Companies

Screen wars – Multiplex chains plan an invasion of South

Heena Khan Meenakshi Verma Ambwani New Delhi | Updated on November 15, 2017 Published on April 10, 2012

Multiplex chain

Changing consumption pattern of cinema goers is spurring demand for multiplexes

South India, the last bastion of single screen theatres, may fall soon. An invading army of multiplex operators is looking to change the screen mix in the land of movie buffs.

A FICCI-KPMG report notes that unlike the rest of India, south Indian market continues to be dominated by single screens. Mr. Abirami Ramanathan, President, Tamil Nadu Theatre Association, echoes this. He says, “At present there are practically no multiplexes in Kerala while Andhra Pradesh is slowly catching up.”

Chennai is the exception with 20 multiplexes in the city alone and another 5-6 nearing completion, he says.

But all that could change if you look at the plans of multiplex chains. Right from PVR to Cinepolis to Cinemax to Inox , everyone's looking to expand in the south.

PVR Cinemas plans to open 75 screens in Andhra Pradesh, Kerala, Karnataka and Tamil Nadu in the next one and half years. Cinepolis is opening 20-30 screens in the southern region by the end of this fiscal year, according to Mr Deepak Marda, Joint Managing Director, Cinepolis India.

Inox too is in the process of opening five screens in Madurai and a few more in Andhra Pradesh and Karnataka within the current financial year.

Cinemax is adding one multiplex in Bangalore by the end of this fiscal, one multiplex in Hyderabad in a month's time and another in Chennai in the next six months. Mr Sunil Punjabi, CEO, Cinemax India Ltd says, “Two years back, Southern markets would contribute to only 10 per cent of our revenue. Today it is 25 per cent, slated to grow to 35 per cent by next fiscal.”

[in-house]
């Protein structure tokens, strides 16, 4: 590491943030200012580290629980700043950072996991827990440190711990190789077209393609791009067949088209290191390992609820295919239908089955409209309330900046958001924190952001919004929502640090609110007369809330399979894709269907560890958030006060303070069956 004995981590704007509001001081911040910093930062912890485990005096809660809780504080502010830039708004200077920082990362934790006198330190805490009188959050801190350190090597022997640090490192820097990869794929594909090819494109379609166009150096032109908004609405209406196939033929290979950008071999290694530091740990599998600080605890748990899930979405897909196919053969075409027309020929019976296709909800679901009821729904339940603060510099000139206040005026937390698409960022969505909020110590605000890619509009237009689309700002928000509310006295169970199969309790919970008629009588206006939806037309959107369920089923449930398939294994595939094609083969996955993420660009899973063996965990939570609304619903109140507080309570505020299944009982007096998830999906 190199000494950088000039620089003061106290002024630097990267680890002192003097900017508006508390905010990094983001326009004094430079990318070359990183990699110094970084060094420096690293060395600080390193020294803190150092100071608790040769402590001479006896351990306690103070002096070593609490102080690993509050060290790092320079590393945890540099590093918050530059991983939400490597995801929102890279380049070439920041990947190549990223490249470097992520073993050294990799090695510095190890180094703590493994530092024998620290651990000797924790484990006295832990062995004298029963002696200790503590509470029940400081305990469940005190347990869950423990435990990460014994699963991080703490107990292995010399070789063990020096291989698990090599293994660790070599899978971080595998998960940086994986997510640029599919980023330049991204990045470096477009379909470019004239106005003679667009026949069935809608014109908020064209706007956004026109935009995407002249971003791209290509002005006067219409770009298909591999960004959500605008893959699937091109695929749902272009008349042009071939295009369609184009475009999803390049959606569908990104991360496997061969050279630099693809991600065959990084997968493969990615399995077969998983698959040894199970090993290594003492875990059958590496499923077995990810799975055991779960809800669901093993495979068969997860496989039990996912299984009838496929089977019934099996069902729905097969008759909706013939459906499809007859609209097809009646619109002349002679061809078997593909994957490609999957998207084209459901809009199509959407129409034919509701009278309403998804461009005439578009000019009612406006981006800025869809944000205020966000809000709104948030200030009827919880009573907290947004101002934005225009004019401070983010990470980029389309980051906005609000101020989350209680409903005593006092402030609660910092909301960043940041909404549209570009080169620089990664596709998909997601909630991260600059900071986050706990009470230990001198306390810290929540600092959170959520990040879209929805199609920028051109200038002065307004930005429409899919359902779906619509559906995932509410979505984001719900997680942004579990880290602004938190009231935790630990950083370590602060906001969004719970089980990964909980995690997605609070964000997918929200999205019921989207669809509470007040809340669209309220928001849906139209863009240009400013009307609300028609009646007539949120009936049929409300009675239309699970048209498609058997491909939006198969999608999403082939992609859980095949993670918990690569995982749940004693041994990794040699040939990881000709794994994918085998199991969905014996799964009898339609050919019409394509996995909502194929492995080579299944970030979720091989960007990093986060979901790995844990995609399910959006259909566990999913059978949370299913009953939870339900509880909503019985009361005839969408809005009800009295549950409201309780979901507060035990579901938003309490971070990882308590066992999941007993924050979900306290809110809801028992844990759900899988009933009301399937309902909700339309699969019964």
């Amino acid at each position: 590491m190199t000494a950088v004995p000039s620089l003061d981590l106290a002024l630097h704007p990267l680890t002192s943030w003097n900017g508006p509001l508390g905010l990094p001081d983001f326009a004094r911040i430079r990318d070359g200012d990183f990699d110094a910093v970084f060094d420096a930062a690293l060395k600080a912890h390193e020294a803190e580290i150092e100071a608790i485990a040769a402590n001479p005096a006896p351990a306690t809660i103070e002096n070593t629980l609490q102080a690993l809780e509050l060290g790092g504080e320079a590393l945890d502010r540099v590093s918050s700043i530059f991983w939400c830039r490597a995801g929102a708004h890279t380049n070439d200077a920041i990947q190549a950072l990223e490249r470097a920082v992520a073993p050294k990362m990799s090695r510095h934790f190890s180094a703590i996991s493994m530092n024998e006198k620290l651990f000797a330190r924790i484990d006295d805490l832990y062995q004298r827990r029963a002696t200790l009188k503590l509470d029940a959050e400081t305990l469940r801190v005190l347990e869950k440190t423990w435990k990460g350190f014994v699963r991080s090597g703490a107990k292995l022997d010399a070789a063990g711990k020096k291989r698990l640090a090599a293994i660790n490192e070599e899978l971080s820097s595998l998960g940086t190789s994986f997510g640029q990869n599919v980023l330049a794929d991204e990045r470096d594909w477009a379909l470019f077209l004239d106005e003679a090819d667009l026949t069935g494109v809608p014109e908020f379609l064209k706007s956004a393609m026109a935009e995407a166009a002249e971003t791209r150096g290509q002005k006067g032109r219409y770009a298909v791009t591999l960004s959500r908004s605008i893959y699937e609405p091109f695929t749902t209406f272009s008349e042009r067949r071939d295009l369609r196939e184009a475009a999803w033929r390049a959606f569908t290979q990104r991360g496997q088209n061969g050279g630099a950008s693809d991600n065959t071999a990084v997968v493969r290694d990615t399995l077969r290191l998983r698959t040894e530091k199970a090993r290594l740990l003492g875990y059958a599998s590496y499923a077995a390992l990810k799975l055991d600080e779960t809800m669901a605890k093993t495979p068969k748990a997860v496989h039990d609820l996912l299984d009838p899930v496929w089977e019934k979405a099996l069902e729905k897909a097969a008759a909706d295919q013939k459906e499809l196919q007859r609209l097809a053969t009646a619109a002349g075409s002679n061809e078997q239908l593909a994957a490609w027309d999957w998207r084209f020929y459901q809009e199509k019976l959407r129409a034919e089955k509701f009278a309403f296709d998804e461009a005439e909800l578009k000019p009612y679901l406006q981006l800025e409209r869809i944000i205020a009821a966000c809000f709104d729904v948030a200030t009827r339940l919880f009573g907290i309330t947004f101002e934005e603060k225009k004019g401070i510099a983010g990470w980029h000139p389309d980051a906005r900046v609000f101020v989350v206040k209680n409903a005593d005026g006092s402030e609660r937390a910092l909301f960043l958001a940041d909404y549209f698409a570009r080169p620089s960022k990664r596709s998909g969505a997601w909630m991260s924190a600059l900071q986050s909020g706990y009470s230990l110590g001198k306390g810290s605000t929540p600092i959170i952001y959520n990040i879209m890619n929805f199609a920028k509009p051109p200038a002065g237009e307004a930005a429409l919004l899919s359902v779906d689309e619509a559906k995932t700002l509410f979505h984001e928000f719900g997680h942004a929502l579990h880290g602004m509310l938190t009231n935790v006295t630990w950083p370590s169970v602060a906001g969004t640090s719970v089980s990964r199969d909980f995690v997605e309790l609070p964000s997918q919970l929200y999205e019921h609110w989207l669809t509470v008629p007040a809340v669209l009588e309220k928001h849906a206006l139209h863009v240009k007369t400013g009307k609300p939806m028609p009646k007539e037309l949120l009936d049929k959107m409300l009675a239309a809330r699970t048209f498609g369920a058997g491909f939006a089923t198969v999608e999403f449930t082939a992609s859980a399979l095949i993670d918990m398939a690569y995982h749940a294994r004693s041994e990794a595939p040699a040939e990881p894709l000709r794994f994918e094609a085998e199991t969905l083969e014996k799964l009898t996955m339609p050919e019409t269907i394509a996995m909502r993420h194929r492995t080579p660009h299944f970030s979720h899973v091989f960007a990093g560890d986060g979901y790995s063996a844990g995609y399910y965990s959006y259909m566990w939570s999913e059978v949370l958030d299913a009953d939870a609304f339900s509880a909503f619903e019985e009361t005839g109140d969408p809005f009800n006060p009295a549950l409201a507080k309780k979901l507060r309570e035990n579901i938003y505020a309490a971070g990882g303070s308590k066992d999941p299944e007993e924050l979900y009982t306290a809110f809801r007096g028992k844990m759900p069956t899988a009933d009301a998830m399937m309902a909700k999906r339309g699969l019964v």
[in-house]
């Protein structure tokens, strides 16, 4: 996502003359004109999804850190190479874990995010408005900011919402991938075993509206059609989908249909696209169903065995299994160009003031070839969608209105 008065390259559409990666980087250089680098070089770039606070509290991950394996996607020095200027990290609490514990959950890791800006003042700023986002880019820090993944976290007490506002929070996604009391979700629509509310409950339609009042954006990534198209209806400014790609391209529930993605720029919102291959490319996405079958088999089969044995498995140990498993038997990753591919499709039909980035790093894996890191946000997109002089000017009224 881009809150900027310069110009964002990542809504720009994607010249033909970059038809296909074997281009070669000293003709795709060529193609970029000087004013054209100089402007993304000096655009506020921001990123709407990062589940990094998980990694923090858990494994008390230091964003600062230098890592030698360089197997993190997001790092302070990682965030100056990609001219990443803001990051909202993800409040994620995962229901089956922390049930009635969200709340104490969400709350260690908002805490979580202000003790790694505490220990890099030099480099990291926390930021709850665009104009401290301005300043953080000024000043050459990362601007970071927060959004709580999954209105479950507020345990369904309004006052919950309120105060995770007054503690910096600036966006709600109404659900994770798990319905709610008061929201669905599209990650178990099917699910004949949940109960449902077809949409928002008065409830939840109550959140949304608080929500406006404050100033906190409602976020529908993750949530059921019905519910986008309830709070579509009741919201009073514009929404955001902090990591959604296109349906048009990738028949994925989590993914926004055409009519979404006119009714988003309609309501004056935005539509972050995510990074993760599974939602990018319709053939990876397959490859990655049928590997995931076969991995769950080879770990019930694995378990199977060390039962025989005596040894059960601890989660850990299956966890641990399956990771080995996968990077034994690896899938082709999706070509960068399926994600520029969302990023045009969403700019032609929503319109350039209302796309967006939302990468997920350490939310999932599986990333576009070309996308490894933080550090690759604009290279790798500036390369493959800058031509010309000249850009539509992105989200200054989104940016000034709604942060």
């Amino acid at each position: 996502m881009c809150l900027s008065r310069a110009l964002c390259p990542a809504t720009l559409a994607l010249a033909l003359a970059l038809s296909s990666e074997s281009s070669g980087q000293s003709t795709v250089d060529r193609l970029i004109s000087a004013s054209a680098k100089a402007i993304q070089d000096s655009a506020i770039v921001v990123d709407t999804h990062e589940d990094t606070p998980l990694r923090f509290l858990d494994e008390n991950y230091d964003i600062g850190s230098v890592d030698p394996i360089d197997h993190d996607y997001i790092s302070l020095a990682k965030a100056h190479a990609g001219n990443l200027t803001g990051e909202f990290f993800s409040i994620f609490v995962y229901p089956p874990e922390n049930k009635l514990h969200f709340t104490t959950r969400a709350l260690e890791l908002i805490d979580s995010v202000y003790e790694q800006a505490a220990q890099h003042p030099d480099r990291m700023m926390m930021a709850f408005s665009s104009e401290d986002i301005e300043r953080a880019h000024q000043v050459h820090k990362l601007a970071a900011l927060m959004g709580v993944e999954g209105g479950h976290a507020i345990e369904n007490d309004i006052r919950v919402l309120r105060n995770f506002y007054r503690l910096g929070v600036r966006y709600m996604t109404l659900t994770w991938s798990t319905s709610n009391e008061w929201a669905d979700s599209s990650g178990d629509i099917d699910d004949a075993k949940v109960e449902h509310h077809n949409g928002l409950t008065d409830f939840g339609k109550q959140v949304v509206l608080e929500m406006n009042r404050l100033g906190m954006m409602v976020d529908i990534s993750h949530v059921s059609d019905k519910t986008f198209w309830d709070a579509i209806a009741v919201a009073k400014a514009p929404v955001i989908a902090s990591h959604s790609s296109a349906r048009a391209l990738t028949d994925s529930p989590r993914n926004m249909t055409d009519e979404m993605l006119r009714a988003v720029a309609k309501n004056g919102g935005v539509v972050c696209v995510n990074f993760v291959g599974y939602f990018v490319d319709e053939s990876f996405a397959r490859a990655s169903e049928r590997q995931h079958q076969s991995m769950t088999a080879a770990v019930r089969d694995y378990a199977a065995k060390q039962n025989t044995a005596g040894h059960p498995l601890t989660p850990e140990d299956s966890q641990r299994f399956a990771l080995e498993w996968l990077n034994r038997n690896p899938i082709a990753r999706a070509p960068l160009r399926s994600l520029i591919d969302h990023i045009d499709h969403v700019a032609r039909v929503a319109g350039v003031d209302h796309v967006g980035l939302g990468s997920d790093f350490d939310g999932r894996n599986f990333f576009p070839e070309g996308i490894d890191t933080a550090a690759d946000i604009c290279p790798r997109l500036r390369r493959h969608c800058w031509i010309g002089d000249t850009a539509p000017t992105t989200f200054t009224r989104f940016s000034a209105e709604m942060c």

Till now, the spread of multiplexes in the south had not happened as there were not enough malls. Mr. Ashesh Jani, Partner, Deloitte Haskins and Sells (Media), explains, “Mall builders so far had concentrated in northern and western India.”

But, as Mr. Pramod Arora, Group President, PVR points out, “Now, the southern market is opening up with several new mall developments and real estate opportunities for multiplexes to expand.”

The changing consumption pattern of cine goers down South is also fuelling the demand for multiplexes. Mr Jani points how the single screen format worked fine for the average movie goer in the south who watched the same regional content many times over. But now aspirations are changing – there are more Hollywood and Bollywood movies being watched.

Even as multiplex chains feel that next phase of growth may come from the south, analysts like Mr. Jehil Thakkar, Head of Media and Entertainment, KPMG, warn about regulatory challenges. “There is a price cap on ticket prices in Tamil Nadu and Andhra Pradesh. Additionally, the strong performance of regional cinema in single screen theatres has not incentivised the government to encourage multiplexes.”

According to a KPMG report, the industry is expected to double the multiplex screens over the next five years, taking the total tally to over 2,200 screens by 2016 to shorten the recovery cycle of cash flows and mitigate the risk of piracy.

> heena.k@thehindu.co.in

Published on April 10, 2012
This article is closed for comments.
Please Email the Editor